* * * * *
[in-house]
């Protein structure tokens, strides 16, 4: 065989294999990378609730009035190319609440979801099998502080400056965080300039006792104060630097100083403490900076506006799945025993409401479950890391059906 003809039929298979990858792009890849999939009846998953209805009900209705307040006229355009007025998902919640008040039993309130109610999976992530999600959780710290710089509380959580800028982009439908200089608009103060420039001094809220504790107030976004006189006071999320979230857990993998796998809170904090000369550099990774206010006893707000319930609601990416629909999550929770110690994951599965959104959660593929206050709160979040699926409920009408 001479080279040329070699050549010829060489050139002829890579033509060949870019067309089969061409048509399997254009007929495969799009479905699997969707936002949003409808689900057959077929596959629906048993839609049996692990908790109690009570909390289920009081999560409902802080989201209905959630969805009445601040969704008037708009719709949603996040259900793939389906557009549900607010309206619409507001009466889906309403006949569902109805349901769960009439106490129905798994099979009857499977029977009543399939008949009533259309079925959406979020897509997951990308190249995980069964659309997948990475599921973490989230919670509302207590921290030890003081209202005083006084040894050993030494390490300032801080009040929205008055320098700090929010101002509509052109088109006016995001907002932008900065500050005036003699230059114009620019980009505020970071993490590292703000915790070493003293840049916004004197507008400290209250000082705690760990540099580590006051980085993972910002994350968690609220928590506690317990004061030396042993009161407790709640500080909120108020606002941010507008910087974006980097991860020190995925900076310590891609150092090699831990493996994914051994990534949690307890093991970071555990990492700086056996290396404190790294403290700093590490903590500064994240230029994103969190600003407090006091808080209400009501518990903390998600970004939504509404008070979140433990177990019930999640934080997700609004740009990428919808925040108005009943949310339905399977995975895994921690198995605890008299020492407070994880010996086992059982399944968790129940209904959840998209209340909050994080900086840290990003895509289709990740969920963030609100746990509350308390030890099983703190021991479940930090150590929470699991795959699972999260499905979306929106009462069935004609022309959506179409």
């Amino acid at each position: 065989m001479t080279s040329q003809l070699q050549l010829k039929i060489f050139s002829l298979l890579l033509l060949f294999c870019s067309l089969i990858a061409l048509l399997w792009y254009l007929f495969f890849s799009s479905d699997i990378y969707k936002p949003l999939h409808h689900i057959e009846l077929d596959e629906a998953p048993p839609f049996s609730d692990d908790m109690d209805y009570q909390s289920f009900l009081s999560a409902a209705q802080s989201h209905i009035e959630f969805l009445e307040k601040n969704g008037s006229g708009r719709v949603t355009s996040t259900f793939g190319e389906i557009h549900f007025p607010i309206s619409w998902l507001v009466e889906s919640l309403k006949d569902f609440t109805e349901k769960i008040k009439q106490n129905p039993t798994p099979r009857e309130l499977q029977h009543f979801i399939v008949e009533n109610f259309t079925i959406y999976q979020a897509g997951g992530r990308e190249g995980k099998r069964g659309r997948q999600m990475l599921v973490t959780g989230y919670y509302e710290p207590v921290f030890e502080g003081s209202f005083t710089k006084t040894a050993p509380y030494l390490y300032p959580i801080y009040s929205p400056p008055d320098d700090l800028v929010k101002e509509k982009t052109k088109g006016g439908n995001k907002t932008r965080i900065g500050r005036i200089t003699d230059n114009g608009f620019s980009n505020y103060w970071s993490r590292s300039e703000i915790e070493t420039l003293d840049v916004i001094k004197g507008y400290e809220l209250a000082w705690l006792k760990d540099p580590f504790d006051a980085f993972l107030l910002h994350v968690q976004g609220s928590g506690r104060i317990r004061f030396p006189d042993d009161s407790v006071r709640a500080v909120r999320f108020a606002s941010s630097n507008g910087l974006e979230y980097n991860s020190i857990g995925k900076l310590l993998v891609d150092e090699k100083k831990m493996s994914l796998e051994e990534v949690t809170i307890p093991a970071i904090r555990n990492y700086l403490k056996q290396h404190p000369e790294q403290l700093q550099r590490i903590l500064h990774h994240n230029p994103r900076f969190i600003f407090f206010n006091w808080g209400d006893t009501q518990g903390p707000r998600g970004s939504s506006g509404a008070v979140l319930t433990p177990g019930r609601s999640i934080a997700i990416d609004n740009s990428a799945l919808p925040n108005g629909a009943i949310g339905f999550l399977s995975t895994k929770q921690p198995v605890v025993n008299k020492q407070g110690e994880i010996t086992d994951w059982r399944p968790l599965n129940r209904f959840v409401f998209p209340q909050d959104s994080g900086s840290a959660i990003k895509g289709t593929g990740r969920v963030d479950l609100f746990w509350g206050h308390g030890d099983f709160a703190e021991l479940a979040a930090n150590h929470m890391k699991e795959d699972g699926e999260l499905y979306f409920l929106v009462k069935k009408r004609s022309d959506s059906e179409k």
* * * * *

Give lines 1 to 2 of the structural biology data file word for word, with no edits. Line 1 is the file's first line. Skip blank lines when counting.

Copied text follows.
[in-house]
């Protein structure tokens, strides 16, 4: 065989294999990378609730009035190319609440979801099998502080400056965080300039006792104060630097100083403490900076506006799945025993409401479950890391059906 003809039929298979990858792009890849999939009846998953209805009900209705307040006229355009007025998902919640008040039993309130109610999976992530999600959780710290710089509380959580800028982009439908200089608009103060420039001094809220504790107030976004006189006071999320979230857990993998796998809170904090000369550099990774206010006893707000319930609601990416629909999550929770110690994951599965959104959660593929206050709160979040699926409920009408 001479080279040329070699050549010829060489050139002829890579033509060949870019067309089969061409048509399997254009007929495969799009479905699997969707936002949003409808689900057959077929596959629906048993839609049996692990908790109690009570909390289920009081999560409902802080989201209905959630969805009445601040969704008037708009719709949603996040259900793939389906557009549900607010309206619409507001009466889906309403006949569902109805349901769960009439106490129905798994099979009857499977029977009543399939008949009533259309079925959406979020897509997951990308190249995980069964659309997948990475599921973490989230919670509302207590921290030890003081209202005083006084040894050993030494390490300032801080009040929205008055320098700090929010101002509509052109088109006016995001907002932008900065500050005036003699230059114009620019980009505020970071993490590292703000915790070493003293840049916004004197507008400290209250000082705690760990540099580590006051980085993972910002994350968690609220928590506690317990004061030396042993009161407790709640500080909120108020606002941010507008910087974006980097991860020190995925900076310590891609150092090699831990493996994914051994990534949690307890093991970071555990990492700086056996290396404190790294403290700093590490903590500064994240230029994103969190600003407090006091808080209400009501518990903390998600970004939504509404008070979140433990177990019930999640934080997700609004740009990428919808925040108005009943949310339905399977995975895994921690198995605890008299020492407070994880010996086992059982399944968790129940209904959840998209209340909050994080900086840290990003895509289709990740969920963030609100746990509350308390030890099983703190021991479940930090150590929470699991795959699972999260499905979306929106009462069935004609022309959506179409």